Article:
A new study suggests that hypnosis can help people with their irritable bowel syndrome (IBS). Since the 1980s, some people resort to hypnosis as a means of relief where standard treatment for IBS has failed.
Dr. Magnus Simren of the University of Gothenburg in Sweden and his team randomly assigned 138 IBS patients to a “control” group while the others were subjected to several hypnosis sessions.
In gut-directed hypnosis, the goal is to give the patient a feeling that he has control over his digestive problems. For instance, a patient may be given suggestive images such as a river flowing smoothly to help normalize bowel function.
In the first study, the researchers revealed that around 38 percent of the hypnosis patients experienced a drop in their symptom scores. As for the control group patients, only 11 percent saw a drop in their symptom scores.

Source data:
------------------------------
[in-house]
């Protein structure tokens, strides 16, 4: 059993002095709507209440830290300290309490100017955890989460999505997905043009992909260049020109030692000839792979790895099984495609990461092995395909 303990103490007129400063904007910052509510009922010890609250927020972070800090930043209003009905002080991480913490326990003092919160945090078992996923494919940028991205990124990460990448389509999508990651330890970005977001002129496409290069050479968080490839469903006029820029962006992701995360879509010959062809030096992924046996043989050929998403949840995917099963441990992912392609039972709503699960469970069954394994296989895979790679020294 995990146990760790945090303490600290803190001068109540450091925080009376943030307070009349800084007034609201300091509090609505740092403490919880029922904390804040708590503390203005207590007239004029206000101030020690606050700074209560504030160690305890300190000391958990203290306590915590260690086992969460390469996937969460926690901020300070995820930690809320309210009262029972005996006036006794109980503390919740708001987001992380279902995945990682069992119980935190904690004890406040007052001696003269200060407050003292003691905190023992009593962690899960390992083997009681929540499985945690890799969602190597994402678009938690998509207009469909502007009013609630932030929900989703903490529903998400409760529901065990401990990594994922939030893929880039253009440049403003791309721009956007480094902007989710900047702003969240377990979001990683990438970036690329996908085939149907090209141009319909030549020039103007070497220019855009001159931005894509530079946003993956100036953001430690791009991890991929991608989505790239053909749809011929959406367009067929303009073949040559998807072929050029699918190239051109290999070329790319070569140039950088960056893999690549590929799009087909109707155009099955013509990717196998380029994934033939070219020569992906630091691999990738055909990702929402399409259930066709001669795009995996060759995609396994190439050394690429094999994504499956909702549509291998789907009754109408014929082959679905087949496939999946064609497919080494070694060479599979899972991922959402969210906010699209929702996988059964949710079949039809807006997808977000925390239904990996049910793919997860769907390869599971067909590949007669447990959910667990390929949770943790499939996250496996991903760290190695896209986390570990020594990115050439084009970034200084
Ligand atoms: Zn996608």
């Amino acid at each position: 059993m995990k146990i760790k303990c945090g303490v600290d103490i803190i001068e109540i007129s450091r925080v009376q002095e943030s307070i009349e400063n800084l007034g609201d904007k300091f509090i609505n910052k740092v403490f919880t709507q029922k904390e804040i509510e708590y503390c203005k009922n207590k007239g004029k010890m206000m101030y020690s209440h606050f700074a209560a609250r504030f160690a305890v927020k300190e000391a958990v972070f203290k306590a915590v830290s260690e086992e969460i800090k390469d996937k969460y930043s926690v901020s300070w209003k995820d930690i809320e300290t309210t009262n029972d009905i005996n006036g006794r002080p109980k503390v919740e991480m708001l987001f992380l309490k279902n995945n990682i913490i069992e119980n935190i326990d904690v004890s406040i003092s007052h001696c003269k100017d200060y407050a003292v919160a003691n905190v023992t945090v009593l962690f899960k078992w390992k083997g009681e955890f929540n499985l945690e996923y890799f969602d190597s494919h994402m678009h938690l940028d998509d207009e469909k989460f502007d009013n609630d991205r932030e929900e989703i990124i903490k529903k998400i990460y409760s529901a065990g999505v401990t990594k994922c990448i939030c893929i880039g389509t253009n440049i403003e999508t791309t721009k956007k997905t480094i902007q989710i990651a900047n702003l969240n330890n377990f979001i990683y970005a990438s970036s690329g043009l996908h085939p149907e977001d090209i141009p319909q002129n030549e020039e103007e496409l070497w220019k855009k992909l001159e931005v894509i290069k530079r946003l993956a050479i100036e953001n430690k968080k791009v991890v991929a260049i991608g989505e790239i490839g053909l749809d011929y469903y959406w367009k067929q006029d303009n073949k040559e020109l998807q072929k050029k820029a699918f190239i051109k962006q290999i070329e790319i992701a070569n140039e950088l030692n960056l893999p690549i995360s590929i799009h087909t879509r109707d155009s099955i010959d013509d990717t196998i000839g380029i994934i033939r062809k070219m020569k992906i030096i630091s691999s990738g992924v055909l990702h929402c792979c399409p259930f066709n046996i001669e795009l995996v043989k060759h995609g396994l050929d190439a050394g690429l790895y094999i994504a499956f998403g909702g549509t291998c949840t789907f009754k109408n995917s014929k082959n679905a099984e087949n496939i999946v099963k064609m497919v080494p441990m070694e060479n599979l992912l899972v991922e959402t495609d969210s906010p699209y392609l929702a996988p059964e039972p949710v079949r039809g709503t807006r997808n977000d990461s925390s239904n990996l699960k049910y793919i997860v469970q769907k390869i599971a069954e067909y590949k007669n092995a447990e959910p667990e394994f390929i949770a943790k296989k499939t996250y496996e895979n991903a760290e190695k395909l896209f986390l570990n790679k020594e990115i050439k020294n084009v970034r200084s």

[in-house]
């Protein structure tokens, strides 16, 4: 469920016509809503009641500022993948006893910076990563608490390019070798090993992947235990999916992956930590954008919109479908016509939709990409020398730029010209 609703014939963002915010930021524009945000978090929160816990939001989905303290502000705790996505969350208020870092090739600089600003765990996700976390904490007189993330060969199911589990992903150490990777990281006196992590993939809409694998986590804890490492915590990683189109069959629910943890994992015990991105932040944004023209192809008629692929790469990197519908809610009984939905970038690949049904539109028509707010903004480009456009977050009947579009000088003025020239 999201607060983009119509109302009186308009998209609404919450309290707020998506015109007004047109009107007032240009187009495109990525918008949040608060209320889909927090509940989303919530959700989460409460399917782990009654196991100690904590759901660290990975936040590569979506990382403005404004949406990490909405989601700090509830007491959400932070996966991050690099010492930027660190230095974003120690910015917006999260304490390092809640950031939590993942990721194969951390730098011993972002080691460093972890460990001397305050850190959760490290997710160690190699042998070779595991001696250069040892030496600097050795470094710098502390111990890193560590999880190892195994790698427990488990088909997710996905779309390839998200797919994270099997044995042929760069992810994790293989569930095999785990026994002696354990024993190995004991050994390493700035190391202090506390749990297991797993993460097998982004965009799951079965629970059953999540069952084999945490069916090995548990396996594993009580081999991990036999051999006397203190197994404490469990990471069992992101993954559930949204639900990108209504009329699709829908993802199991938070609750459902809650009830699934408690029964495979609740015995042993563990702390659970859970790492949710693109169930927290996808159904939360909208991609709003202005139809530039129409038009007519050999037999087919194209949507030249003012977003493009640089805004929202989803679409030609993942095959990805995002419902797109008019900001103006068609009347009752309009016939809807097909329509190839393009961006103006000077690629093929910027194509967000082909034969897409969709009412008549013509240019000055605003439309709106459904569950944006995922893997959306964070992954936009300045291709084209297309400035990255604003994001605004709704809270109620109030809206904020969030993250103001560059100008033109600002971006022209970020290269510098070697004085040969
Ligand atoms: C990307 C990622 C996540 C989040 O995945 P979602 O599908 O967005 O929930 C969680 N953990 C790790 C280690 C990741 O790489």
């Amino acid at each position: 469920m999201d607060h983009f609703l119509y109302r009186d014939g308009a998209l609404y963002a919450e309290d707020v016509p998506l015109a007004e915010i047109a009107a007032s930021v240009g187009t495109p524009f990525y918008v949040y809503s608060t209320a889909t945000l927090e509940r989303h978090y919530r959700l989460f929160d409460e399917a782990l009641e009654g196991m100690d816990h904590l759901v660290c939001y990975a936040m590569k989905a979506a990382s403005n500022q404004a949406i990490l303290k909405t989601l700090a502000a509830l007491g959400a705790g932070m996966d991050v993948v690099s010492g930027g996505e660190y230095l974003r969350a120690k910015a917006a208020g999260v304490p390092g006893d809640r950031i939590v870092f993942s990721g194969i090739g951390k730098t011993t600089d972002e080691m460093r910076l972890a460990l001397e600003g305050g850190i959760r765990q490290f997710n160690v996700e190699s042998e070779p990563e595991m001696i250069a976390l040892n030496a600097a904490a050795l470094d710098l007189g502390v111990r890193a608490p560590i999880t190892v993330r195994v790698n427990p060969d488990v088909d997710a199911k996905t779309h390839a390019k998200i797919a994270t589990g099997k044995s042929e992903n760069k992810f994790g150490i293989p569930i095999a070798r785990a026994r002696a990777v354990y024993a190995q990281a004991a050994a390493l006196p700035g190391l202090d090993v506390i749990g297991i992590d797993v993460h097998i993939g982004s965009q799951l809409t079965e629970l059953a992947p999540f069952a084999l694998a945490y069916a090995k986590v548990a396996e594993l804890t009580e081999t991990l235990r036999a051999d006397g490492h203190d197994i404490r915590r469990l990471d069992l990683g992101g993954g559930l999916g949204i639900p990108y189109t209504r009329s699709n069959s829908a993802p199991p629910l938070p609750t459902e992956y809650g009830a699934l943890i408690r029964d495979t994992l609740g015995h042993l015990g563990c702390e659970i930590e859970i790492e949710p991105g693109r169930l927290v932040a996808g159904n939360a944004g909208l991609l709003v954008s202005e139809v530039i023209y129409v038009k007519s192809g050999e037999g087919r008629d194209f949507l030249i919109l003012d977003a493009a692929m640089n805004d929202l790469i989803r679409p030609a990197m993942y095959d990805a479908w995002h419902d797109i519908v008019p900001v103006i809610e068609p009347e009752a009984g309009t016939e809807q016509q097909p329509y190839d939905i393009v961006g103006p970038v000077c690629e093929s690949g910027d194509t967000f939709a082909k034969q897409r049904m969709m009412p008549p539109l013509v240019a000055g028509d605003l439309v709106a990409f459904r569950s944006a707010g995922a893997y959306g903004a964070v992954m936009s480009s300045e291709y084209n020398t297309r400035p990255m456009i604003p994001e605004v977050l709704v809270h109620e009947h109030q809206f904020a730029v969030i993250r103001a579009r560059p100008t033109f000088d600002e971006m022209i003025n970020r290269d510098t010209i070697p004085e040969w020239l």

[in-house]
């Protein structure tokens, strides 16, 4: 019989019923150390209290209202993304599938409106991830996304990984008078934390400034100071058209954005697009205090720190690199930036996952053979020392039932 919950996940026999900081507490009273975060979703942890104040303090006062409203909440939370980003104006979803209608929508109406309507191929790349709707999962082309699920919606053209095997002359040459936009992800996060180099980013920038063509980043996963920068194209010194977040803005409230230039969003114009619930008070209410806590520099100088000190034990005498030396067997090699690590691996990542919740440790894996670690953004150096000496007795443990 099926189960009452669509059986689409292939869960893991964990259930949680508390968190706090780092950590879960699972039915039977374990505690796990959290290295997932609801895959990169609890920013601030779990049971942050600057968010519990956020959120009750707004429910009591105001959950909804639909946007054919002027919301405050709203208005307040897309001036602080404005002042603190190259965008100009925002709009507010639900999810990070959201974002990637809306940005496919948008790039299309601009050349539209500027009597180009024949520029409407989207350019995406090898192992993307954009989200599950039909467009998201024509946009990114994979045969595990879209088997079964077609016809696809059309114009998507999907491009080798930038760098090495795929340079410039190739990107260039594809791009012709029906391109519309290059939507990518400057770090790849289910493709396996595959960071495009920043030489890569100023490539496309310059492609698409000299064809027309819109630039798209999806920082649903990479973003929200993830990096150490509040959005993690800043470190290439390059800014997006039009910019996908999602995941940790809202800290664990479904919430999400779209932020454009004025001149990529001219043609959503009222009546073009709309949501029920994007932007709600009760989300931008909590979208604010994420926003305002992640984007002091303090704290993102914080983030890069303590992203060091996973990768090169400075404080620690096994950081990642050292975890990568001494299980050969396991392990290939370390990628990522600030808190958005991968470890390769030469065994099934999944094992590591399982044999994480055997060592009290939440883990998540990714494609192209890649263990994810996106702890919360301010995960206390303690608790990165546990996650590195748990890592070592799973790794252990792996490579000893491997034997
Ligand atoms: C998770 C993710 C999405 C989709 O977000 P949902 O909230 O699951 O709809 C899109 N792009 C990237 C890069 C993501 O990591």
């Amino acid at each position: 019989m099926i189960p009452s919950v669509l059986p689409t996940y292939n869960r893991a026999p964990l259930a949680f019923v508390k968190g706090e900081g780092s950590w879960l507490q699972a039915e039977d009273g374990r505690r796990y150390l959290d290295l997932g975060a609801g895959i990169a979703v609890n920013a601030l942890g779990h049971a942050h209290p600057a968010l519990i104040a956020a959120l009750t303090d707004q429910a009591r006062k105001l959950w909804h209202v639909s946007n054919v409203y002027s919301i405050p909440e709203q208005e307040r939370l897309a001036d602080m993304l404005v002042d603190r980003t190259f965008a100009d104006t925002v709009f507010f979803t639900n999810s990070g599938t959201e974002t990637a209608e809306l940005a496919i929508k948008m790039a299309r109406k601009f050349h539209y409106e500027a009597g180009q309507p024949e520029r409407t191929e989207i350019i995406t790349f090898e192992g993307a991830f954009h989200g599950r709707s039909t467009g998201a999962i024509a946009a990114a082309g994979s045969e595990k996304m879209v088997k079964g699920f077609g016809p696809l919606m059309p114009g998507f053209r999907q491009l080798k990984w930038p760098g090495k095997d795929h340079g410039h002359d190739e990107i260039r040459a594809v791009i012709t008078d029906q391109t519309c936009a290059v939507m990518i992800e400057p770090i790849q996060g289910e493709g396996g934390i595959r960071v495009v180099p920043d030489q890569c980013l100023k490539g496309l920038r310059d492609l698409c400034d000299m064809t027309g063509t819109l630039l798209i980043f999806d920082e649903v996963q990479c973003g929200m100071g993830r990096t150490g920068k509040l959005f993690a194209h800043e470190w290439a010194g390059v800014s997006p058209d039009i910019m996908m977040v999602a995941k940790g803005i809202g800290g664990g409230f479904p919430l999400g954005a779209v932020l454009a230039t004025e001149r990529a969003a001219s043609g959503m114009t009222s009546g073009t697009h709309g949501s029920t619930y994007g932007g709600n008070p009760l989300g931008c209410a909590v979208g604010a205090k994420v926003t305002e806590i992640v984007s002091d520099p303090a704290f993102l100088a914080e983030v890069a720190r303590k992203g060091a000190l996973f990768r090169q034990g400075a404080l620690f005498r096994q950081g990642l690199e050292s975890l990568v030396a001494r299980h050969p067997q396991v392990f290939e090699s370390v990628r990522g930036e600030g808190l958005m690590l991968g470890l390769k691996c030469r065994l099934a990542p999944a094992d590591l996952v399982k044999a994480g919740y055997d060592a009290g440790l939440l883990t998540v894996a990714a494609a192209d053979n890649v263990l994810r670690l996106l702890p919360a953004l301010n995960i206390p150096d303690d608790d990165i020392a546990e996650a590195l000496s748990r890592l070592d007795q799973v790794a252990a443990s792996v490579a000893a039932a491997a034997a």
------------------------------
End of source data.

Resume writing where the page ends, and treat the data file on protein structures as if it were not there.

For the second study, the researchers said that a quarter of the hypnosis patients responded well to the sessions while only 13 percent from the control group did well with the advice and relaxation techniques.
But the hypnosis group saw a significant variance in terms of pain and bloating compared to those from the control group.
People with IBS will usually experience abdominal cramps, constipation, diarrhea and bloating. Standard treatment would include anti-diarrheal medication or laxatives and fiber supplements in case of constipation.
Dr. Simren admits that IBS-directed hypnotherapy is somehow inaccessible to many because this technique is usually reserved only for IBS patients who do not respond well to standard medication.